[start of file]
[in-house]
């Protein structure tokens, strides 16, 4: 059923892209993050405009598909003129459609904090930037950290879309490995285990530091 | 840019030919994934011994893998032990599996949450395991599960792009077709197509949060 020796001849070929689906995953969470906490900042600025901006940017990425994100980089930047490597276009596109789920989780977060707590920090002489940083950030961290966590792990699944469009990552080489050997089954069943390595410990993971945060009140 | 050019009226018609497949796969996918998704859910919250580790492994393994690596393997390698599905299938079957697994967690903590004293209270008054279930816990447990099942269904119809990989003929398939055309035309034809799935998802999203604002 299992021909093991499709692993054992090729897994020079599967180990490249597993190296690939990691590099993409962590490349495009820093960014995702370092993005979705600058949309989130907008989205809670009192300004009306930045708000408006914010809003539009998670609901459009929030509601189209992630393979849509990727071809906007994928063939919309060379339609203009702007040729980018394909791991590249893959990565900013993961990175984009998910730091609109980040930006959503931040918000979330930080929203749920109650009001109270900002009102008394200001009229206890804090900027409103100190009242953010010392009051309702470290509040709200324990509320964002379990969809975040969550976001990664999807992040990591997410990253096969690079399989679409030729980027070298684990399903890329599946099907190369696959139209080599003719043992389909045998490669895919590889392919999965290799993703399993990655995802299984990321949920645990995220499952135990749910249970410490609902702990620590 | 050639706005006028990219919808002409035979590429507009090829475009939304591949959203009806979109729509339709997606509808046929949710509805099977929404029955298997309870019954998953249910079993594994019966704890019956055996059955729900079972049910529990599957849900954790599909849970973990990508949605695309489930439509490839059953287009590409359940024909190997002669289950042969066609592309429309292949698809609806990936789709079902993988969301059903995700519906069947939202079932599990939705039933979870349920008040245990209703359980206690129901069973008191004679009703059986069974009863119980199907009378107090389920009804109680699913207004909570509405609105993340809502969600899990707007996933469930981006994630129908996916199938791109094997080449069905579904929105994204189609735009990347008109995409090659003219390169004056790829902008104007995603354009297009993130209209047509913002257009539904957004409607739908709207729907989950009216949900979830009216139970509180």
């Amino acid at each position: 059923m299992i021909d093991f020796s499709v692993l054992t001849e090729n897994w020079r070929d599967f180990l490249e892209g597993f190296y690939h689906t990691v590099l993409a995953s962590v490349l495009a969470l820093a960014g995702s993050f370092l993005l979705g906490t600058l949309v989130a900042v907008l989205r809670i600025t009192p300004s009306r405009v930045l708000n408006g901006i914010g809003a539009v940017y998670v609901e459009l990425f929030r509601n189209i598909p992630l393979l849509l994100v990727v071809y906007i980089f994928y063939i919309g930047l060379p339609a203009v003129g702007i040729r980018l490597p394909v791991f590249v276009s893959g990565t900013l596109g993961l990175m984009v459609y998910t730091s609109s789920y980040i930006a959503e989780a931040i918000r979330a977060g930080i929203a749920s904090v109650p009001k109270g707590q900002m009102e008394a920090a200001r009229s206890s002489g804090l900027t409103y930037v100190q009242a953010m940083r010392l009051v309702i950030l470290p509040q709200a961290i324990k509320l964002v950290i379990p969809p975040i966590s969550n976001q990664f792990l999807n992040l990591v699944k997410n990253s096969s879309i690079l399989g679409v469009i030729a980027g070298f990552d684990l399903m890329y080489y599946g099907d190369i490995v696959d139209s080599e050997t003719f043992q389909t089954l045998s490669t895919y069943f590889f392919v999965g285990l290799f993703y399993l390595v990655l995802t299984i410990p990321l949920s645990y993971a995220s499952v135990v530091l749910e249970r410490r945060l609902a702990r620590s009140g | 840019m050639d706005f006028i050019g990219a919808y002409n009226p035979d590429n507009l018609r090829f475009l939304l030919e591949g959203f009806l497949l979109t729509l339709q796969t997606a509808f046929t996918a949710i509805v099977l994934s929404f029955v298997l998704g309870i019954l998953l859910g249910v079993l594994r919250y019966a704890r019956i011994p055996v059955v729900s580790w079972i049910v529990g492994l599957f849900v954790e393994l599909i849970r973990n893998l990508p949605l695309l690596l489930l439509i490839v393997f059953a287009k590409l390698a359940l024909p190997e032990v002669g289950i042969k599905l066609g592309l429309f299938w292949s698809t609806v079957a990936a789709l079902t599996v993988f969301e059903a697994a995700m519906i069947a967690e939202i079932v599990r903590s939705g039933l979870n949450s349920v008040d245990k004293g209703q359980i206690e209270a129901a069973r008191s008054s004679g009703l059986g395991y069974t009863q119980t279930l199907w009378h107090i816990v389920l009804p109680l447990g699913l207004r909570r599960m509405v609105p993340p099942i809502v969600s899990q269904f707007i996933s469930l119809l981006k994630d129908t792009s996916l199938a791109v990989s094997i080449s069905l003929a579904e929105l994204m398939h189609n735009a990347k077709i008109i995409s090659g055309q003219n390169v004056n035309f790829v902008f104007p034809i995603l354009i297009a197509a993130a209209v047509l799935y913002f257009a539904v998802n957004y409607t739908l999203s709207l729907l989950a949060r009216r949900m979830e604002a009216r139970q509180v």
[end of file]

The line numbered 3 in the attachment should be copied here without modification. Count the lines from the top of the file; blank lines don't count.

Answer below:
């Amino acid at each position: 059923m299992i021909d093991f020796s499709v692993l054992t001849e090729n897994w020079r070929d599967f180990l490249e892209g597993f190296y690939h689906t990691v590099l993409a995953s962590v490349l495009a969470l820093a960014g995702s993050f370092l993005l979705g906490t600058l949309v989130a900042v907008l989205r809670i600025t009192p300004s009306r405009v930045l708000n408006g901006i914010g809003a539009v940017y998670v609901e459009l990425f929030r509601n189209i598909p992630l393979l849509l994100v990727v071809y906007i980089f994928y063939i919309g930047l060379p339609a203009v003129g702007i040729r980018l490597p394909v791991f590249v276009s893959g990565t900013l596109g993961l990175m984009v459609y998910t730091s609109s789920y980040i930006a959503e989780a931040i918000r979330a977060g930080i929203a749920s904090v109650p009001k109270g707590q900002m009102e008394a920090a200001r009229s206890s002489g804090l900027t409103y930037v100190q009242a953010m940083r010392l009051v309702i950030l470290p509040q709200a961290i324990k509320l964002v950290i379990p969809p975040i966590s969550n976001q990664f792990l999807n992040l990591v699944k997410n990253s096969s879309i690079l399989g679409v469009i030729a980027g070298f990552d684990l399903m890329y080489y599946g099907d190369i490995v696959d139209s080599e050997t003719f043992q389909t089954l045998s490669t895919y069943f590889f392919v999965g285990l290799f993703y399993l390595v990655l995802t299984i410990p990321l949920s645990y993971a995220s499952v135990v530091l749910e249970r410490r945060l609902a702990r620590s009140g | 840019m050639d706005f006028i050019g990219a919808y002409n009226p035979d590429n507009l018609r090829f475009l939304l030919e591949g959203f009806l497949l979109t729509l339709q796969t997606a509808f046929t996918a949710i509805v099977l994934s929404f029955v298997l998704g309870i019954l998953l859910g249910v079993l594994r919250y019966a704890r019956i011994p055996v059955v729900s580790w079972i049910v529990g492994l599957f849900v954790e393994l599909i849970r973990n893998l990508p949605l695309l690596l489930l439509i490839v393997f059953a287009k590409l390698a359940l024909p190997e032990v002669g289950i042969k599905l066609g592309l429309f299938w292949s698809t609806v079957a990936a789709l079902t599996v993988f969301e059903a697994a995700m519906i069947a967690e939202i079932v599990r903590s939705g039933l979870n949450s349920v008040d245990k004293g209703q359980i206690e209270a129901a069973r008191s008054s004679g009703l059986g395991y069974t009863q119980t279930l199907w009378h107090i816990v389920l009804p109680l447990g699913l207004r909570r599960m509405v609105p993340p099942i809502v969600s899990q269904f707007i996933s469930l119809l981006k994630d129908t792009s996916l199938a791109v990989s094997i080449s069905l003929a579904e929105l994204m398939h189609n735009a990347k077709i008109i995409s090659g055309q003219n390169v004056n035309f790829v902008f104007p034809i995603l354009i297009a197509a993130a209209v047509l799935y913002f257009a539904v998802n957004y409607t739908l999203s709207l729907l989950a949060r009216r949900m979830e604002a009216r139970q509180v």